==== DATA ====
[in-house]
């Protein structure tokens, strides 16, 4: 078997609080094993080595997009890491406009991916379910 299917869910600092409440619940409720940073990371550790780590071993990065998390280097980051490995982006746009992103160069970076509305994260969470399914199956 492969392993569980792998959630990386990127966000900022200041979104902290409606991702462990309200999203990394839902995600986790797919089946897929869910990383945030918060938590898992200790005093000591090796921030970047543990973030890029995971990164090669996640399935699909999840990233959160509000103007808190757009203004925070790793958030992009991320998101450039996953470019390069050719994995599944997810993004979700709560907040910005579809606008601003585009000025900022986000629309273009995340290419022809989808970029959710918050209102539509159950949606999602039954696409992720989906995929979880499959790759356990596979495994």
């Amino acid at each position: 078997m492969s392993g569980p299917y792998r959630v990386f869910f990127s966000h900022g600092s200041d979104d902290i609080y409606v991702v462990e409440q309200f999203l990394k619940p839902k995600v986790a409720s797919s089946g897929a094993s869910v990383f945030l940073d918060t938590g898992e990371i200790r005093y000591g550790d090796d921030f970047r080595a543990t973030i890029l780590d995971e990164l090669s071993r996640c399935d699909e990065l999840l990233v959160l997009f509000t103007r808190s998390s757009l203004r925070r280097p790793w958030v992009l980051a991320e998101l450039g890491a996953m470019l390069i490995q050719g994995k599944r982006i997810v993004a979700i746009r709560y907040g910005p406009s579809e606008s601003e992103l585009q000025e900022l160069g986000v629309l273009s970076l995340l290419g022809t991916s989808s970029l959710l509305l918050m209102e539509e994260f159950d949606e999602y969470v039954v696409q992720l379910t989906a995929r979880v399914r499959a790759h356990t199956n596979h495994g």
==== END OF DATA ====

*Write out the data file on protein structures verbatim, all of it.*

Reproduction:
[in-house]
């Protein structure tokens, strides 16, 4: 078997609080094993080595997009890491406009991916379910 299917869910600092409440619940409720940073990371550790780590071993990065998390280097980051490995982006746009992103160069970076509305994260969470399914199956 492969392993569980792998959630990386990127966000900022200041979104902290409606991702462990309200999203990394839902995600986790797919089946897929869910990383945030918060938590898992200790005093000591090796921030970047543990973030890029995971990164090669996640399935699909999840990233959160509000103007808190757009203004925070790793958030992009991320998101450039996953470019390069050719994995599944997810993004979700709560907040910005579809606008601003585009000025900022986000629309273009995340290419022809989808970029959710918050209102539509159950949606999602039954696409992720989906995929979880499959790759356990596979495994």
């Amino acid at each position: 078997m492969s392993g569980p299917y792998r959630v990386f869910f990127s966000h900022g600092s200041d979104d902290i609080y409606v991702v462990e409440q309200f999203l990394k619940p839902k995600v986790a409720s797919s089946g897929a094993s869910v990383f945030l940073d918060t938590g898992e990371i200790r005093y000591g550790d090796d921030f970047r080595a543990t973030i890029l780590d995971e990164l090669s071993r996640c399935d699909e990065l999840l990233v959160l997009f509000t103007r808190s998390s757009l203004r925070r280097p790793w958030v992009l980051a991320e998101l450039g890491a996953m470019l390069i490995q050719g994995k599944r982006i997810v993004a979700i746009r709560y907040g910005p406009s579809e606008s601003e992103l585009q000025e900022l160069g986000v629309l273009s970076l995340l290419g022809t991916s989808s970029l959710l509305l918050m209102e539509e994260f159950d949606e999602y969470v039954v696409q992720l379910t989906a995929r979880v399914r499959a790759h356990t199956n596979h495994g």